I feel like it is journalistically unethical to plug your own music in any sort of review format, or on any blog or news outlet. While I am not here to do that in the slightest, I do not have shame in promoting the music of friends of mine. I received a text but a few nights ago from one of my closest acquaintances, Sam (who just so happens to be my bandmate and fellow writer and editor for my music blog, PMMetalGuide), which stated, “Bro Aidan and David dropped a demo.” Aidan and David are two other acquaintances of mine that I met through Sam, all of whom attend school at UNH. I briefly remember them mentioning that they were in a band, but I, unfortunately, had never heard anything they had produced.
Needless to say, I was elated to have this opportunity to finally hear them play.
Guillotine is a thrash quartet based out of Concord who have just released their first recorded material (other than a cover of “Zombie Ritual” by Death): four lo-fi cuts that span just over 15 minutes. I’m not a huge fan of most modern thrash. Groups like Hazzerd, Overkill and Testament just seem uninspired and unoriginal. There are the occasional standout groups that really push the envelope, like Vektor and Havok (even though this band is basically just a stronger Megadeth clone), but overall I listen to the least thrash of any other genre.
Additionally, I usually do not like listening to demos, as the songs feel too rough around the edges, the production generally below par, and the performances somewhat sloppy. This is a somewhat flawed mindset, however, because having music professionally recorded is expensive, and mixing and mastering on one’s own is an entirely different skillset in and of itself. Listening to this demo has changed my outlook on this though (a large part of this is thanks to the personal connection), and I have listened to this release with a very different outlook.
While Guillotine‘s demo ep is rough around the edges, the tracks have a lot of passion and merit in the songwriting and performances. Holding a candle much closer to crossover groups like Power Trip, Suicidal Tendencies, and Municipal Waste than traditional thrash, the punkish energy displayed on tracks “Shredder” and “Dying” is a trait that is wanted and well-received from a primarily black metal listener like me. While the other two tracks, “No Violence” and “Guillotine,” have certain sections like this, it is nowhere near the fast-paced sonic onslaught provided on those mentioned before. These tracks show a more ‘traditional’ thrash sound, harkening back to Metallica‘s Kill ‘Em All and Slayer‘s Show No Mercy. The band’s love of death metal progenitors Death is also apparent on these tracks, as the ‘breakdowns’ and solos are extremely similar to something you would find on early death metal records like Scream Bloody Gore or Leprosy.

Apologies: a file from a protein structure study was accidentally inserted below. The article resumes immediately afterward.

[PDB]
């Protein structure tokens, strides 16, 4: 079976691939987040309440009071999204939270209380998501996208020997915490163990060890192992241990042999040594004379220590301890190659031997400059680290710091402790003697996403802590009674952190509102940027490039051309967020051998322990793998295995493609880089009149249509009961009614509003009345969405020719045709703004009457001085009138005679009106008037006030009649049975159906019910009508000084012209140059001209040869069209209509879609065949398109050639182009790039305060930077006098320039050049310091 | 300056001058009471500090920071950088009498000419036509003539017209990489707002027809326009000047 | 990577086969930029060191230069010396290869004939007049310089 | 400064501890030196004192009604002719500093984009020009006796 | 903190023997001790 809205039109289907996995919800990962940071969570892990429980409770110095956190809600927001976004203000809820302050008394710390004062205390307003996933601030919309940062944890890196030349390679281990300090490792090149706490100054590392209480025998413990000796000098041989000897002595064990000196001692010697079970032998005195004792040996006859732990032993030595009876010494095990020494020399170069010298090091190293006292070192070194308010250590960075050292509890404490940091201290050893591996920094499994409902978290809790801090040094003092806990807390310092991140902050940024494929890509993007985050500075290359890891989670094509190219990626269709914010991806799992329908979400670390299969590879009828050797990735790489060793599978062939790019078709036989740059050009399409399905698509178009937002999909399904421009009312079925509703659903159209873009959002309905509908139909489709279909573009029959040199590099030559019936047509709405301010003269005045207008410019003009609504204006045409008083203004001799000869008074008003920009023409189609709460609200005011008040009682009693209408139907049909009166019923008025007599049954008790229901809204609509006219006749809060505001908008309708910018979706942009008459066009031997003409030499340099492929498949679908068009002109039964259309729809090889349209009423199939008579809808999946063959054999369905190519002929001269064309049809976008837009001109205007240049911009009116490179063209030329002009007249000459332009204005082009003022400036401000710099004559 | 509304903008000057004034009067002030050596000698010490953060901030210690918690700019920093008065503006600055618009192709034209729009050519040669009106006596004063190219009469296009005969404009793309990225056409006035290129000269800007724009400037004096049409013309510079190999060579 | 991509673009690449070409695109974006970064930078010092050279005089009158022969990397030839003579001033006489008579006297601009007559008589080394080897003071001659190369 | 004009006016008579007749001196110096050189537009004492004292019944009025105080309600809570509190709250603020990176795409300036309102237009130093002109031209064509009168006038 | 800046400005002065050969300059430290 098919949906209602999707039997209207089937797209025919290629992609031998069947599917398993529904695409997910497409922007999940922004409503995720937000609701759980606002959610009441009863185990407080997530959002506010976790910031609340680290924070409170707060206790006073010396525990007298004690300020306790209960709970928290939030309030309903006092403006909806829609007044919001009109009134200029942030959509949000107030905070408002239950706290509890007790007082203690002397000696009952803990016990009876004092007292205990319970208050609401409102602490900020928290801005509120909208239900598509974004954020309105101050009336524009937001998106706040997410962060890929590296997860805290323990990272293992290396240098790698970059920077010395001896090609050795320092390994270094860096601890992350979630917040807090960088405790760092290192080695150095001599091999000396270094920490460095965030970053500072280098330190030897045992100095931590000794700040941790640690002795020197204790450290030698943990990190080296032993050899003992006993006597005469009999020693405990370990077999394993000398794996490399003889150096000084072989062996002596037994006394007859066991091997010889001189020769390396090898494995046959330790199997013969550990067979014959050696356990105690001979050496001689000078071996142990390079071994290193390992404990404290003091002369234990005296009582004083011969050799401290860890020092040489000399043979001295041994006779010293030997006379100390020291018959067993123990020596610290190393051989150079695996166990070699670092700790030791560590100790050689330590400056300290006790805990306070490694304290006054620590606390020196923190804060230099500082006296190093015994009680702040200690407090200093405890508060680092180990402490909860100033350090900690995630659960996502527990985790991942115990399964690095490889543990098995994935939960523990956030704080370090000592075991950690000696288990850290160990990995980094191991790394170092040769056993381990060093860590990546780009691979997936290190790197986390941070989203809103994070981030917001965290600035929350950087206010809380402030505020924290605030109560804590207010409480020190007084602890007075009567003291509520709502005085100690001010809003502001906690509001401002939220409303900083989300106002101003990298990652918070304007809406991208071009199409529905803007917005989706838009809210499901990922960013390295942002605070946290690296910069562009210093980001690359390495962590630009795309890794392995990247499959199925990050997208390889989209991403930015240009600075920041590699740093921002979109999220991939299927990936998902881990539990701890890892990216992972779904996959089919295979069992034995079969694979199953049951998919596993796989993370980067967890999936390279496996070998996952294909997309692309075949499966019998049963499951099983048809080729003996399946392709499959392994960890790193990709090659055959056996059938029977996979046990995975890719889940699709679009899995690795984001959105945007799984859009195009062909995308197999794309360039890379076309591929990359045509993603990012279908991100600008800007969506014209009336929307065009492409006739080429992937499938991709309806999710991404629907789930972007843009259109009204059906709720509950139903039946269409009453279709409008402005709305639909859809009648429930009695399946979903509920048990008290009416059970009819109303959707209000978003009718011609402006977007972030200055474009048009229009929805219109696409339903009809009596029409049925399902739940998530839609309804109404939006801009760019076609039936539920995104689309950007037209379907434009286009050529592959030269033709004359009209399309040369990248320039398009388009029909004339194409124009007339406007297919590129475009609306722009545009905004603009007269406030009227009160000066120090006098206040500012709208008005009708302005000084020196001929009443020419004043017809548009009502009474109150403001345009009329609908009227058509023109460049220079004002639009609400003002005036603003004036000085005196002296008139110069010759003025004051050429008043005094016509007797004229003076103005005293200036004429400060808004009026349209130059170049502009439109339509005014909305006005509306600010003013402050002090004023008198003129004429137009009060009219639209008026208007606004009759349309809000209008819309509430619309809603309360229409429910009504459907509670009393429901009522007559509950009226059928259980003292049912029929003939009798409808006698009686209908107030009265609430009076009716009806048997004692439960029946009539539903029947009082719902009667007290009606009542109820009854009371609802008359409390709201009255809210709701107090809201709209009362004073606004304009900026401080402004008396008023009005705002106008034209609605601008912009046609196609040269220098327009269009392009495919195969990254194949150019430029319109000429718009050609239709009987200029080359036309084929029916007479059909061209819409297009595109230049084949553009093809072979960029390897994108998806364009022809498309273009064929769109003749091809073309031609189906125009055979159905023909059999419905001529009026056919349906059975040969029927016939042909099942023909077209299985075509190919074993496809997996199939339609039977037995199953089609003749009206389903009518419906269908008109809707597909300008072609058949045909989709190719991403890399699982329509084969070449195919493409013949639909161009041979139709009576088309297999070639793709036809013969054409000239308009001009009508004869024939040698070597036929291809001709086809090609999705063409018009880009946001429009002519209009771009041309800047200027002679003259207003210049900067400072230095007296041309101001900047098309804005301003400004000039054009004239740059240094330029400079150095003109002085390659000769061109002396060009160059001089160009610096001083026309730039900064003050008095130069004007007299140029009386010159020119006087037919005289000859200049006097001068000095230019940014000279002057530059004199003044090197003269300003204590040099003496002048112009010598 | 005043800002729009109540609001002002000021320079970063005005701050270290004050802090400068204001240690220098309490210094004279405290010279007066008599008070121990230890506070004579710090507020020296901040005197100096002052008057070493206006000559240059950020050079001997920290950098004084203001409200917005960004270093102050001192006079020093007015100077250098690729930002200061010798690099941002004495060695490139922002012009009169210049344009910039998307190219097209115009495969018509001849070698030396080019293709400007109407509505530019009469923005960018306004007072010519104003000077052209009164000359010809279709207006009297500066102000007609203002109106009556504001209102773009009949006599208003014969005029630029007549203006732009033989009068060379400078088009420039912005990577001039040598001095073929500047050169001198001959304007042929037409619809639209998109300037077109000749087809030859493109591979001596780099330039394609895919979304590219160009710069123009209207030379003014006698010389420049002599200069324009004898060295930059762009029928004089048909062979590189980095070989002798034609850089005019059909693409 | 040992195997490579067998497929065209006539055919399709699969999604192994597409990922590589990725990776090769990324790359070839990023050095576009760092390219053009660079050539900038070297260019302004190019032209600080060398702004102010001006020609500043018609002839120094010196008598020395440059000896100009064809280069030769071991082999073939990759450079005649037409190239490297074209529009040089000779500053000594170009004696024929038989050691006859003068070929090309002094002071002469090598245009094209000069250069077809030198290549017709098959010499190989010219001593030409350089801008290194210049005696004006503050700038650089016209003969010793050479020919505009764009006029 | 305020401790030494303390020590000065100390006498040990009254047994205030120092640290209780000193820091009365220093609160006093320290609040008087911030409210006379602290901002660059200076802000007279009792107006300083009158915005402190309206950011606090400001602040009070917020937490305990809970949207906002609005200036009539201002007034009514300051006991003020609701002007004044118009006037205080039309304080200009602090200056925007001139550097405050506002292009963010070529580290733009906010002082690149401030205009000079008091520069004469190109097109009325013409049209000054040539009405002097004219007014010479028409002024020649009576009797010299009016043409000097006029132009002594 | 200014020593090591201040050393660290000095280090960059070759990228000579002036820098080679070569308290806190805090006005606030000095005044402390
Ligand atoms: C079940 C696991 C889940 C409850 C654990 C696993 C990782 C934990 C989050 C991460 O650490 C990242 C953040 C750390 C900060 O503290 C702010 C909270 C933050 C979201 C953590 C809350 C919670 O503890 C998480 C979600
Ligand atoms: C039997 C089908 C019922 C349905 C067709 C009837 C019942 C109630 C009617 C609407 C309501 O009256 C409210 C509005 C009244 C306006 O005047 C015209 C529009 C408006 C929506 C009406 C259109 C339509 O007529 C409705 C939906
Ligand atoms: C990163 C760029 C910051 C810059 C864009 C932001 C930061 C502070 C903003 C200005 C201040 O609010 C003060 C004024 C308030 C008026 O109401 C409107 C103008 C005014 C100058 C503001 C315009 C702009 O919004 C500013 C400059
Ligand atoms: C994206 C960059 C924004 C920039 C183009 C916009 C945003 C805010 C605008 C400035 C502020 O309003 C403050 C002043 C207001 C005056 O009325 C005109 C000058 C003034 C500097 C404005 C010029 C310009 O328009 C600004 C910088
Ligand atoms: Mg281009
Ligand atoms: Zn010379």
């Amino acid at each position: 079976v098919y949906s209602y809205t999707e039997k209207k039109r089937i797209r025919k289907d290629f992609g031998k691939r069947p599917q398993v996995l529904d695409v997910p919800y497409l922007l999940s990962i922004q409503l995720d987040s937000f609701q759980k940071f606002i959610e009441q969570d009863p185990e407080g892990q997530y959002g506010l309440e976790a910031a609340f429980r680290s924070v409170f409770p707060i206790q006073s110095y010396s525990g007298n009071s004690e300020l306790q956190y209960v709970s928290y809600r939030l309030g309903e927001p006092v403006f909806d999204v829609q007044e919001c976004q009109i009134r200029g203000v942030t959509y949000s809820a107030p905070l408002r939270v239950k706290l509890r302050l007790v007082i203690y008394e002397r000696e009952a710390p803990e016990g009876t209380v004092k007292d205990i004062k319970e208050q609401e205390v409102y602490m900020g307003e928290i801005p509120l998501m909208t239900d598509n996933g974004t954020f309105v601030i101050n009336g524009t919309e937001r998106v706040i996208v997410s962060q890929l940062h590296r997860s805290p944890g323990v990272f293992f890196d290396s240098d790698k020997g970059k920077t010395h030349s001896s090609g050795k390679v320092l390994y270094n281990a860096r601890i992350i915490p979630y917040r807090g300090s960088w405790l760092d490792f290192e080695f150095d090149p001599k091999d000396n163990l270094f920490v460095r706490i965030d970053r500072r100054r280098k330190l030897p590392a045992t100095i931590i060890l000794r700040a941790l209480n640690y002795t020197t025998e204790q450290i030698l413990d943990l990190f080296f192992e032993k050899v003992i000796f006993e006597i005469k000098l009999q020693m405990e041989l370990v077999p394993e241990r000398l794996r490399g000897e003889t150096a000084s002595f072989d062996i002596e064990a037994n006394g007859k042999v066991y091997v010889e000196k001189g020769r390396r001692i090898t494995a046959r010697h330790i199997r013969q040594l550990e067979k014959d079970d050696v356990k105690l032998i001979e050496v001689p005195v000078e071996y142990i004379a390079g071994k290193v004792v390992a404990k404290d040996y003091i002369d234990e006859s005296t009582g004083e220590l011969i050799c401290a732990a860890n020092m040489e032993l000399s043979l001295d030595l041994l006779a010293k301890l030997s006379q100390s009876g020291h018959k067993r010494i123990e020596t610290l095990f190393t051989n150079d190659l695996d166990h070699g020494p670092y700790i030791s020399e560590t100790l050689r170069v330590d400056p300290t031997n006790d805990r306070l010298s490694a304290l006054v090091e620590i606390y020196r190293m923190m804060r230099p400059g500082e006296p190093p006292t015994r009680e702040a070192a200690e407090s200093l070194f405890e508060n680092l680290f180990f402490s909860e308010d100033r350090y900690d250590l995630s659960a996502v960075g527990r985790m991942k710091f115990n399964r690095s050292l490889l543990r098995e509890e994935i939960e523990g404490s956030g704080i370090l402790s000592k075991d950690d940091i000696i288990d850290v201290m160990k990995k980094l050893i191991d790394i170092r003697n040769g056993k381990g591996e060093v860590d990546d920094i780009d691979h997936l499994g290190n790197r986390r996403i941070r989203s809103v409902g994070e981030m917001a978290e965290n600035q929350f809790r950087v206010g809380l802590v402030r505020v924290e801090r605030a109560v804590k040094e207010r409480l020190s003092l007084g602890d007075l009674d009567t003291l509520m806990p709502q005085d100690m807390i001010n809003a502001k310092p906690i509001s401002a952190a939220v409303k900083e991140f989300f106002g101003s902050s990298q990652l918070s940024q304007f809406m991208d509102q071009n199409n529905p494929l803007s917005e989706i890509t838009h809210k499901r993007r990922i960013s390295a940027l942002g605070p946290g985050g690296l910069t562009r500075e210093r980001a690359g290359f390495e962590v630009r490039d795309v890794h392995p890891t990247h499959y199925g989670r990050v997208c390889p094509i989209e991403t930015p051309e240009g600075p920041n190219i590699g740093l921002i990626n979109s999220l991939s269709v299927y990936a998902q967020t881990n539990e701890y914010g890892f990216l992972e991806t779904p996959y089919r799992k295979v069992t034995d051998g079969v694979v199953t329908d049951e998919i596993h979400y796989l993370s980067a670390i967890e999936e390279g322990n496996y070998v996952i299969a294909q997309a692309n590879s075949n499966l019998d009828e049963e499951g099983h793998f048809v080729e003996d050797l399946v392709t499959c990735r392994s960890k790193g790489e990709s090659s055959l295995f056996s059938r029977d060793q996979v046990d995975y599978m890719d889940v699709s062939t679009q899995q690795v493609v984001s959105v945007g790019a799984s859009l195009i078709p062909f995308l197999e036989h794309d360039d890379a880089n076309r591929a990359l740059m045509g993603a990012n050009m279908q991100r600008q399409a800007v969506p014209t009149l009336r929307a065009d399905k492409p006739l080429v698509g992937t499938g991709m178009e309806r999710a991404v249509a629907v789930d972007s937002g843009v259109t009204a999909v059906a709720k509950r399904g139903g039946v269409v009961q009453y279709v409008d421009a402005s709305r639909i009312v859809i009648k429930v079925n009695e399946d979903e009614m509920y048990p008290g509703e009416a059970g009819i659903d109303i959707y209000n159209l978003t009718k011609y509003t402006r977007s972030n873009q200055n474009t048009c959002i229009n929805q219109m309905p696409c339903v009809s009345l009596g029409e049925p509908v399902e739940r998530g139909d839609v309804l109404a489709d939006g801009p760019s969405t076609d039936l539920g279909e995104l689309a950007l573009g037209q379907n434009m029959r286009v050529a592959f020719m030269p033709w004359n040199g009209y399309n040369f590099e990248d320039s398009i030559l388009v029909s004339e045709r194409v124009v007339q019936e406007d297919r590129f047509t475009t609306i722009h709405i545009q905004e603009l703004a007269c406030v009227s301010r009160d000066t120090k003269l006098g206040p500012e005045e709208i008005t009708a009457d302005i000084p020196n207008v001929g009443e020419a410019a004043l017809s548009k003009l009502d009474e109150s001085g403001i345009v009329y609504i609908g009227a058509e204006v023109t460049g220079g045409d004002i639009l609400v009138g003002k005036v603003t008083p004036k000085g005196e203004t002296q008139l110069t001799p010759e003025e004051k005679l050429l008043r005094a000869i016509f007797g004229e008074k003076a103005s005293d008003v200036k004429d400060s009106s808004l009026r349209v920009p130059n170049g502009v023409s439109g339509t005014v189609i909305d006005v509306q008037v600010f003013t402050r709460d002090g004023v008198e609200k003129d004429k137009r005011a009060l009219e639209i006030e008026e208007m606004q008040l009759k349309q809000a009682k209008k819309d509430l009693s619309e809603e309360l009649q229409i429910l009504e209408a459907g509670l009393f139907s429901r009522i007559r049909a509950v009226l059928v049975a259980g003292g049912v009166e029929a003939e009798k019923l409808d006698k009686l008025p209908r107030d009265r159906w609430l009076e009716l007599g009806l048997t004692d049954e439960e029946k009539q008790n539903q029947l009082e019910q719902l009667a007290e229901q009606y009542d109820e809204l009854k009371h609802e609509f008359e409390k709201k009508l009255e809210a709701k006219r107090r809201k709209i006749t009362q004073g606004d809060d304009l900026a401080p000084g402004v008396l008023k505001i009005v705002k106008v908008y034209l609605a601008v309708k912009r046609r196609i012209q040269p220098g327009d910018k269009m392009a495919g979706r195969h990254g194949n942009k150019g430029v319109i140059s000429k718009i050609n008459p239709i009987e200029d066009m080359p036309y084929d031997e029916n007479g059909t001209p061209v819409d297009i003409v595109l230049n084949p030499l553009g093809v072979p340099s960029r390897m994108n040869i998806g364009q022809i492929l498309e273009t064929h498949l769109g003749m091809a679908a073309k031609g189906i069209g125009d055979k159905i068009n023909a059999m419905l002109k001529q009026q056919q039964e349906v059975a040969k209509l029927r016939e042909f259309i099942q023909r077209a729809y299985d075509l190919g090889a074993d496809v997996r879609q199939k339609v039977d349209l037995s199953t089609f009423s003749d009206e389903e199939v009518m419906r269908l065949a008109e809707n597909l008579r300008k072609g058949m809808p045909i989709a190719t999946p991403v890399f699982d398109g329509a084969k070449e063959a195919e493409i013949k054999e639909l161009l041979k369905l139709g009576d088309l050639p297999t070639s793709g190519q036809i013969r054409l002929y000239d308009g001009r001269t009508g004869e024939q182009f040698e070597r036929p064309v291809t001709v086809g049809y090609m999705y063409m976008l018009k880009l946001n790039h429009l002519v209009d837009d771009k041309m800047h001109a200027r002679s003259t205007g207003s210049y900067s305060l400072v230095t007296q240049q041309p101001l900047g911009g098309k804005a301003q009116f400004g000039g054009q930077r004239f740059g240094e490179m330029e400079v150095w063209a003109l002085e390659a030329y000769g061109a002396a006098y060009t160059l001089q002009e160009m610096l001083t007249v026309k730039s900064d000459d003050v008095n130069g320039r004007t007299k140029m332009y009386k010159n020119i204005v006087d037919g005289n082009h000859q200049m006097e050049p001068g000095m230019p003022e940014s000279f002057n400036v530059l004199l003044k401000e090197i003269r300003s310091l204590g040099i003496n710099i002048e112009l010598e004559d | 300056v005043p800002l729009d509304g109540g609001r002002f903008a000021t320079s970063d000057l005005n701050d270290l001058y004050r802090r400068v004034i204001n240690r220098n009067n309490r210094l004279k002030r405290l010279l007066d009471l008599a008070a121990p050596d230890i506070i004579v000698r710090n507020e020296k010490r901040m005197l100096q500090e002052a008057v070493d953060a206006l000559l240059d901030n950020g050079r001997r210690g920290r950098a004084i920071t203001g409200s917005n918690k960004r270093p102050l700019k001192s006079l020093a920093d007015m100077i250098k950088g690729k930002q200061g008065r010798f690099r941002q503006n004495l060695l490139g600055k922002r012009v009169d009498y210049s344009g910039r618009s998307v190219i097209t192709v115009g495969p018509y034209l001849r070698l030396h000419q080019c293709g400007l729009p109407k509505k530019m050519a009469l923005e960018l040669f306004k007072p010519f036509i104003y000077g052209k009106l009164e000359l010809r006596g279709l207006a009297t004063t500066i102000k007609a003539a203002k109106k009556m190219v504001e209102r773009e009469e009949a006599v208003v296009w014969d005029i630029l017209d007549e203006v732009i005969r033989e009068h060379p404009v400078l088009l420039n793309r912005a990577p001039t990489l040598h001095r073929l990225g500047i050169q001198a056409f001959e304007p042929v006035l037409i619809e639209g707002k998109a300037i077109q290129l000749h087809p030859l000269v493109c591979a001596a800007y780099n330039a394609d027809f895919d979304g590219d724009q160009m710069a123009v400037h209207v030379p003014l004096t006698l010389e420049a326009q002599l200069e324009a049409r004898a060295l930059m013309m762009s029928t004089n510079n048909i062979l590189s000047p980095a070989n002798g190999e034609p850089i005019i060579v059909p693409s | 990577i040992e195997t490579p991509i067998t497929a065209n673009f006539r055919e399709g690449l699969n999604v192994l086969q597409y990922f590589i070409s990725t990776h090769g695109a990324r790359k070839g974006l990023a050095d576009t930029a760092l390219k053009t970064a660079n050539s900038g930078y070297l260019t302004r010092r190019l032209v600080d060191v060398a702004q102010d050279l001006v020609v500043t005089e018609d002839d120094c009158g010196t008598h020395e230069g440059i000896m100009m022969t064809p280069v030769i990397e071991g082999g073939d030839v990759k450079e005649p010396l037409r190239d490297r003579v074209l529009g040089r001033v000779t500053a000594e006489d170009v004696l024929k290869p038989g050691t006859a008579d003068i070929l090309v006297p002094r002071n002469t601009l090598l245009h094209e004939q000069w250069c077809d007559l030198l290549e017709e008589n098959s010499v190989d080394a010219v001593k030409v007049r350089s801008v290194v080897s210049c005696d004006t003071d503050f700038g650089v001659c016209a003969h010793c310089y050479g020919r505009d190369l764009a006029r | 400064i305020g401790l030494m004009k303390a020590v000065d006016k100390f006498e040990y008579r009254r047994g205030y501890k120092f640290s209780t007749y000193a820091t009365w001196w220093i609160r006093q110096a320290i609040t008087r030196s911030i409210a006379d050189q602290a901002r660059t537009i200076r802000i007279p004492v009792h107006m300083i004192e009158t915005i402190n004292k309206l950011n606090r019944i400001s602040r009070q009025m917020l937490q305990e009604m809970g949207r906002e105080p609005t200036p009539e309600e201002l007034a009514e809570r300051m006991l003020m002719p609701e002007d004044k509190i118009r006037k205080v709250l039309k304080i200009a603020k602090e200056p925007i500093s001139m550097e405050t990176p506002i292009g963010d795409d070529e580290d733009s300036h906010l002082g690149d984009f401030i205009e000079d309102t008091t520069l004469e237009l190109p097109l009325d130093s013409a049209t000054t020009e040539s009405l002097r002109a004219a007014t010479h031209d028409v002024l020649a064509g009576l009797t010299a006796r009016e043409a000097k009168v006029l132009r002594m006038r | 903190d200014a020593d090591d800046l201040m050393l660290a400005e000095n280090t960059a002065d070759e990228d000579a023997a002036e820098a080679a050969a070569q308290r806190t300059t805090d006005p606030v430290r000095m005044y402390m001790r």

My favorite aspects of this demo, however, are the solos and the bass tone and listenability. Great solos are expected when listening to thrash metal, and fortunately, Guillotine rewards our sonic palates with pretty ripping solos on each and every song. As for the bass; the poor four-stringed cousin of the guitar is generally thrown to the wayside in thrash, but not on this project. The thick bass churns beneath the already chunky guitar tone and has a lot of time to highlight its often lost capabilities, in way of interesting grooves and even the occasionally time at the top of the mix.
There are only a few things that I do not like about this album, and I can mostly attribute these critiques to the bare-bones production used on the demo. Maybe once or twice the soloing guitar abruptly stops, which is unsurprising as the solos here are really quite fast-paced and pretty impressive. Additionally, on the title track, directly after David shouts ‘Send ’em to the fucking guillotine!’ I can briefly hear the strumming of the building guitar, which for me is pretty offputting. It ends swiftly as distortion is added, and fortunately, this is the only time on the record I could hear this.
Overall, this is a very impressive demo tape. No, this is not the greatest innovation the thrash metal genre has ever seen. But it is a solid starting release for an upcoming local band that deserves attention. Regardless of the fact that I am friends with the lead vocalist/guitarist and bassist, Guillotine‘s Demo EP is an addictively engaging release and an awesome start for these newcomers.
Final Verdict: ‘Give up your arms and fall to the shredder!’
Favorite Tracks: “Shredder,” “Dying,” “Guillotine”
FFO: Power Trip, Suicidal Tendencies, Death
1. “No Violence”
You can support Guillotine by purchasing this release on their Bandcamp.